Sunday, December 11, 2011

Sermon: Matthew 1: 18-25 The Christmas Cracker

I’ve got something with me this morning to show you, but I want you to guess what it might be. It’s something that you might have on your table when you sit down for Christmas dinner. Any guesses?

It is, of course, a Christmas cracker. But this is no ordinary cracker. It’s a special one that is going to help us understand the Christmas story. The things inside will tell the story. Now, can we have two volunteers to help pull the cracker?

The first thing we’re going to look at is the wee bit of paper. Now, normally there’s a joke in a cracker, and even though there isn’t one on this bit of paper, I know you want to hear a cracker joke, so here goes: ‘2 snowmen in a field, one turns to the other and says, “can you smell carrots?”’ or ‘What sort of pizza does good King Wenceslas like? Deep pan, crisp and even.’

The paper inside this Christmas cracker has a Bible reference on it - it’s pointing us to Matthew 1:18-25. So let’s read that, and then move on to the other contents. Now in that passage there were three names for the baby, and we’re going to look at them in turn.

First up, is the crown. Who wears a crown? We’ve already seen some crowns this morning on the stage - the wise men, or kings. The baby to be born is the Christ, which is another way of saying he is the king, promised from the Old Testament. You see, Christ isn’t Jesus’ last name in the way that mine is McMurray. Christ is a title for the baby, who is the king.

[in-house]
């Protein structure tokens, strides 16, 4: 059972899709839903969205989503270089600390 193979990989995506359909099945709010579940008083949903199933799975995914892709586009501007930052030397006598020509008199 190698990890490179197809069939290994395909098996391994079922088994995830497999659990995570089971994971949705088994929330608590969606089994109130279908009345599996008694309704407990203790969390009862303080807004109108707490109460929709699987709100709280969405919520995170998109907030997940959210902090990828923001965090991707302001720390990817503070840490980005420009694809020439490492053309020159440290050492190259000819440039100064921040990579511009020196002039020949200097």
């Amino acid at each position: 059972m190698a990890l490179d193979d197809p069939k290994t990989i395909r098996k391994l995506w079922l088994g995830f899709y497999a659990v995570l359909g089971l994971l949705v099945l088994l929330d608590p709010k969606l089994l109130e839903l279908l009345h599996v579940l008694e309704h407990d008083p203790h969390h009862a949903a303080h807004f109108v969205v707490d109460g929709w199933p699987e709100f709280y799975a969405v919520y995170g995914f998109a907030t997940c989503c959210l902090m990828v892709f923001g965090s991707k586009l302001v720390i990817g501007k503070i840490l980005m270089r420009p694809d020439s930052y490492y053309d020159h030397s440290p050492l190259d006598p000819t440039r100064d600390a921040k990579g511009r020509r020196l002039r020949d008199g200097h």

Next, we come to the cross. The name Jesus means ‘God saves’ - as the angel told Joseph, ‘he will save his people from their sins.’ While the nativity story finishes when the wise men come to see Jesus, the truth is that the story goes on until Jesus grows up and dies on a cross. It’s the reason he came into the world in the first place, to die for our sins and rescue us.

The third item we found in the cracker points us to the final name for the baby we find in the passage. It’s that longer name - Emmanuel. Emmanuel, as Matthew tells us, means ‘God with us.’ And the third object in the cracker was a ring, which symbolises love, commitment, and being together.

Jesus is God with us, not just at Christmas, but always. Jesus coming into the world shows that he loves us, and he never leaves us.

I wonder if, as we hear the story of Christmas, you know the real meaning of Christmas? It’s all about Christ Jesus Emmanuel - the King who saves his people, and is with us forever.

This sermon was preached at the Family Nativity Service at Aghavea Parish Church on Sunday 11th December 2011.

No comments:

Post a Comment